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Women sitting on bench with children. Winter landscape. Family sitting on bench.

Finding the joy in winter parenting

Celia Dean, Clinical Psychologist at Kids Matter, shares her favourite winter-time activities, all of which are simple, free and fun…

As the end of October approached this year and the clocks went back, even with the knowledge of an extra hour in bed, my heart sank a little.  I have to confess I’ve never looked forward to the winter months.  The days of cold, wet, windy weather when everything seems so grey feels hard to greet with enthusiasm.  I think some of this dates back to the challenges of ‘winter parenting’ when my two boys were younger.  (They are now in their mid teens and I’m lucky if I can snatch more than a quick conversation with them!) Many a day was spent trying to find things to do with them as the rain lashed the windows.  I always envied my friend’s little girls who used to spend hours drawing and colouring. This was not my world, my boys needed full on action and stimulation in order to keep them sweet, and even that didn’t always work! I was always on the search for things to do that were fun, creative, energetic and entertaining for us all, that didn’t cost the earth. I say all of us, because I too wanted to enjoy my time with my kids!

I think the winter months present a couple of particular challenges.  Cabin fever being the most obvious.  Even the most hardy of families who love winter will admit they spend more time indoors than in the summer months, which means we are all in closer proximity to each other for longer each day.  We get bored and our children get restless.  Going out takes more planning and chances are, screen time is up and physical activity is down!  For me this was often not a great combination resulting in two energetic boys fizzing around like a sugar lump in a glass of lemonade!  Coupled with this is, of course, is the loneliness I’d feel parenting inside on my own, feeling trapped by the weather with no other adult to talk to. I never expected to feel this isolation; it was so at odds with my dream of how family life should be.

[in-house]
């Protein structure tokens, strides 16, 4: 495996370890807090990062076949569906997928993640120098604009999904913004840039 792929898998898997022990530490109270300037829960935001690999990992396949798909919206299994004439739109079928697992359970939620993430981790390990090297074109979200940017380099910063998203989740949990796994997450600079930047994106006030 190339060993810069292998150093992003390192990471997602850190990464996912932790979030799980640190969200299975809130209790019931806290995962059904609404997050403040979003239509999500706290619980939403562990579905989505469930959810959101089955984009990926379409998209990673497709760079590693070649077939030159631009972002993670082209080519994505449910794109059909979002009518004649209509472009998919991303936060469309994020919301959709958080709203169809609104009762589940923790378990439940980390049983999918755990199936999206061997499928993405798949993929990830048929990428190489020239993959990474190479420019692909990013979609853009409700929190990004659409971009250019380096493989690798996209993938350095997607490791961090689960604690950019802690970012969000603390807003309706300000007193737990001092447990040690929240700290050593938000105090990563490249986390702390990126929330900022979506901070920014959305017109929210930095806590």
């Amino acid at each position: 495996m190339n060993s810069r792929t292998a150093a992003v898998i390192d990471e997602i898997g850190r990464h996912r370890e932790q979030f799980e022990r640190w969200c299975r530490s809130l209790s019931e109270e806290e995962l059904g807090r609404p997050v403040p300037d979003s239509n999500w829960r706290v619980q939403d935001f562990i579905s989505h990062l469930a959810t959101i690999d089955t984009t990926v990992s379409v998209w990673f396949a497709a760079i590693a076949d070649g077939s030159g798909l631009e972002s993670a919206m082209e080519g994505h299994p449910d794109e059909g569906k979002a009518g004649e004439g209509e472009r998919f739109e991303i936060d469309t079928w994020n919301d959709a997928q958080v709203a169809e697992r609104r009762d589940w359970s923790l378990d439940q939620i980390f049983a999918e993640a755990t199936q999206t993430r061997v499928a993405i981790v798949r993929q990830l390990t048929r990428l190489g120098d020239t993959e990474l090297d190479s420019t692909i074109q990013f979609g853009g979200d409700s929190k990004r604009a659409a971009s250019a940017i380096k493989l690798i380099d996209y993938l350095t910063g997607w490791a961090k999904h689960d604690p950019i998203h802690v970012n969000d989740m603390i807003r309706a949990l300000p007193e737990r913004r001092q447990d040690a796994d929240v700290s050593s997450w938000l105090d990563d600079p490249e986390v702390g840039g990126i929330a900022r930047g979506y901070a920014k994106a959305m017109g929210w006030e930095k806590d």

So my survival tips for preventing those winter blues:

  1. The Magic of fresh air: Getting outside despite the challenges, always seemed to help, both them and me, even with all the layers of clothing needed. It’s proven that connecting with nature improves our mood and increases our sense of self-worth, so head outside when you can! Allow enough time to get dressed (no battles with sunscreen or mosquito repellent!) and teaching young kids the “toddler coat trick” is a genius way of getting kids to get dressed all by themselves (Google it).                                                                                                                            Once out, use nature to be your inspiration! Highlights were making patterns with autumn leaves (always take a photo to remember your artwork!).  When it got really cold, collecting small leaves, flowers, twigs and berries on a walk and freezing them into a shallow container with a piece of string and then being able to hang them on the outside of the window to watch them as they gradually melt.  Of course the colder the weather, the longer they lasted!